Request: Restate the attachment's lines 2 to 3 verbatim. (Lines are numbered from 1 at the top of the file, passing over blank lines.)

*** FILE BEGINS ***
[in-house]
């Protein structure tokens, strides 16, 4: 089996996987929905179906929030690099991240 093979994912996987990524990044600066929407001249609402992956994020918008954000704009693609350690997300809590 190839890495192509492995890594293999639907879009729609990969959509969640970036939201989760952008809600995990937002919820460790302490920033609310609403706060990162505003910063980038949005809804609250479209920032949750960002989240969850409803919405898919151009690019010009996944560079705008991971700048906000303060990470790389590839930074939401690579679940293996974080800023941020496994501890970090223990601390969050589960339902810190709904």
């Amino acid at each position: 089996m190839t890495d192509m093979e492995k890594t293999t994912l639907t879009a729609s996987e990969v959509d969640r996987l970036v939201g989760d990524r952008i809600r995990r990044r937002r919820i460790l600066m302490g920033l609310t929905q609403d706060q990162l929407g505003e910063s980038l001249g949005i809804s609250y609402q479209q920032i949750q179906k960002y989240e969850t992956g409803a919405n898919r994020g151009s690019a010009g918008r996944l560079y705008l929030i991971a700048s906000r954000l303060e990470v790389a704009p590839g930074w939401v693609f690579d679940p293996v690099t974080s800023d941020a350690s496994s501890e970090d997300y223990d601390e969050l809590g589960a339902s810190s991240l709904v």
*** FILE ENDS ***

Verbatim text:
């Protein structure tokens, strides 16, 4: 089996996987929905179906929030690099991240 093979994912996987990524990044600066929407001249609402992956994020918008954000704009693609350690997300809590 190839890495192509492995890594293999639907879009729609990969959509969640970036939201989760952008809600995990937002919820460790302490920033609310609403706060990162505003910063980038949005809804609250479209920032949750960002989240969850409803919405898919151009690019010009996944560079705008991971700048906000303060990470790389590839930074939401690579679940293996974080800023941020496994501890970090223990601390969050589960339902810190709904």
């Amino acid at each position: 089996m190839t890495d192509m093979e492995k890594t293999t994912l639907t879009a729609s996987e990969v959509d969640r996987l970036v939201g989760d990524r952008i809600r995990r990044r937002r919820i460790l600066m302490g920033l609310t929905q609403d706060q990162l929407g505003e910063s980038l001249g949005i809804s609250y609402q479209q920032i949750q179906k960002y989240e969850t992956g409803a919405n898919r994020g151009s690019a010009g918008r996944l560079y705008l929030i991971a700048s906000r954000l303060e990470v790389a704009p590839g930074w939401v693609f690579d679940p293996v690099t974080s800023d941020a350690s496994s501890e970090d997300y223990d601390e969050l809590g589960a339902s810190s991240l709904v």